Schwager and Hauk get intense in Drunken God.
For Torontonian Jason (Sean Hauk), life is turned upside down when a stranger named Harry (Jeff Schwager) comes knocking at his door with the news that he is Jason’s half-brother. Their father, who abandoned Jason and his mother 30 years ago, is dying of kidney failure. The news of this man’s failing health fails to have any gravitas for Jason, as does Harry’s insistence that he possesses the rare ability to be a life-saving organ donor.
With Neptune Theatre’s newest venture, In A World Created By A Drunken God
, Ojibwe playwright Drew Hayden Taylor’s subtly poses questions concerning morality and familial obligation. To what do we owe relationships that were never nurtured? Is it acceptable to keep what happened in the past unaddressed and unresolved?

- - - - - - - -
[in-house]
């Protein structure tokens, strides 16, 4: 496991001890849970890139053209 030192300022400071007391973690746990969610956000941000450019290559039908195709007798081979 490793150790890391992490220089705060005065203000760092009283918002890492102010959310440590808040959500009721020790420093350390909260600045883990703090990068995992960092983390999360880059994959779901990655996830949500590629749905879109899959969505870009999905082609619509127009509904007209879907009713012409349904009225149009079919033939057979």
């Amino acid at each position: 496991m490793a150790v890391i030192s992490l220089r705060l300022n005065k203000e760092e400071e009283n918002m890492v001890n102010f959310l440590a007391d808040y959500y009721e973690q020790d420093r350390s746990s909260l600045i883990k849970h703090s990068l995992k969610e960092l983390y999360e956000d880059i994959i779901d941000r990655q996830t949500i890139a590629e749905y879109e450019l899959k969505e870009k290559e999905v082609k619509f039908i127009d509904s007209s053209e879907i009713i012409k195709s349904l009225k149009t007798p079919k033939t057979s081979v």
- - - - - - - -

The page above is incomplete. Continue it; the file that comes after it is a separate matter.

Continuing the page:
Compounding these complex questions is the theme of cultural division. Jason, who was raised by his First Nations mother, identifies himself as Ojibwe. Alternatively, Harry, who hails from the heart of Rhode Island, quickly demonstrates a lack of exposure towards Indigenous culture. Sauk excels as the sardonic Jason—his reasons for not jumping on the operating table are well-founded and transcend mere resentment. Schwager too gives a strong performance about the merits of turning over a new leaf with those we know have wronged us.
As the play unfolds, both characters attempt to win the other side over. There’s a relevant, age-old social issue in Taylor’s play here— it’s one that involves reconciliation, accountability and no simple solution.